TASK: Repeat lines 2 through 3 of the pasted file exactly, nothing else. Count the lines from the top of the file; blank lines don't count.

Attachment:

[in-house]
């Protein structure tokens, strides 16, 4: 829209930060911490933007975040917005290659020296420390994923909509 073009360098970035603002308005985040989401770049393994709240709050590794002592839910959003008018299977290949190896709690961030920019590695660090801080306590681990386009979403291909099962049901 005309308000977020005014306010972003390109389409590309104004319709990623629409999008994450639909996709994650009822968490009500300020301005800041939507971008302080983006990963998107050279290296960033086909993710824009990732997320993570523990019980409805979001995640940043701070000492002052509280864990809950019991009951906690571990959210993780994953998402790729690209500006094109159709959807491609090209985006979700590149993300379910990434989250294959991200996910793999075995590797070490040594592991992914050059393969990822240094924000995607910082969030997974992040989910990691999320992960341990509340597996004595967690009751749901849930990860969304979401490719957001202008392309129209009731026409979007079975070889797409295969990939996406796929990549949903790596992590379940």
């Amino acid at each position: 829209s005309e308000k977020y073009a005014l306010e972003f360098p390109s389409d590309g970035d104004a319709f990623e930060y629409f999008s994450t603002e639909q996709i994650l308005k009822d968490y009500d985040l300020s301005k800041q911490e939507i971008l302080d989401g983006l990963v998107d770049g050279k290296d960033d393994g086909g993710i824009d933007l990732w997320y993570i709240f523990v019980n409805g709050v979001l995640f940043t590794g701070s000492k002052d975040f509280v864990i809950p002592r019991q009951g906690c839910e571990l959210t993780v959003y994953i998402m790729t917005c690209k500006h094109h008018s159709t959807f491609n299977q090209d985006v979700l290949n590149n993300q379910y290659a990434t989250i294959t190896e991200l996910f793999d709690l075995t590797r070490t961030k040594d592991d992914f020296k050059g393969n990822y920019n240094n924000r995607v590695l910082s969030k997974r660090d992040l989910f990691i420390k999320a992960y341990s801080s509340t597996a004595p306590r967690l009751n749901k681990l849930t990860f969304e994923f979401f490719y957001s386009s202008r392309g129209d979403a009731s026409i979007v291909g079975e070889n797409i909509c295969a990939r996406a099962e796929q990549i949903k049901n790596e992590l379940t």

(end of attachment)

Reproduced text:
């Protein structure tokens, strides 16, 4: 829209930060911490933007975040917005290659020296420390994923909509 073009360098970035603002308005985040989401770049393994709240709050590794002592839910959003008018299977290949190896709690961030920019590695660090801080306590681990386009979403291909099962049901 005309308000977020005014306010972003390109389409590309104004319709990623629409999008994450639909996709994650009822968490009500300020301005800041939507971008302080983006990963998107050279290296960033086909993710824009990732997320993570523990019980409805979001995640940043701070000492002052509280864990809950019991009951906690571990959210993780994953998402790729690209500006094109159709959807491609090209985006979700590149993300379910990434989250294959991200996910793999075995590797070490040594592991992914050059393969990822240094924000995607910082969030997974992040989910990691999320992960341990509340597996004595967690009751749901849930990860969304979401490719957001202008392309129209009731026409979007079975070889797409295969990939996406796929990549949903790596992590379940």
């Amino acid at each position: 829209s005309e308000k977020y073009a005014l306010e972003f360098p390109s389409d590309g970035d104004a319709f990623e930060y629409f999008s994450t603002e639909q996709i994650l308005k009822d968490y009500d985040l300020s301005k800041q911490e939507i971008l302080d989401g983006l990963v998107d770049g050279k290296d960033d393994g086909g993710i824009d933007l990732w997320y993570i709240f523990v019980n409805g709050v979001l995640f940043t590794g701070s000492k002052d975040f509280v864990i809950p002592r019991q009951g906690c839910e571990l959210t993780v959003y994953i998402m790729t917005c690209k500006h094109h008018s159709t959807f491609n299977q090209d985006v979700l290949n590149n993300q379910y290659a990434t989250i294959t190896e991200l996910f793999d709690l075995t590797r070490t961030k040594d592991d992914f020296k050059g393969n990822y920019n240094n924000r995607v590695l910082s969030k997974r660090d992040l989910f990691i420390k999320a992960y341990s801080s509340t597996a004595p306590r967690l009751n749901k681990l849930t990860f969304e994923f979401f490719y957001s386009s202008r392309g129209d979403a009731s026409i979007v291909g079975e070889n797409i909509c295969a990939r996406a099962e796929q990549i949903k049901n790596e992590l379940t």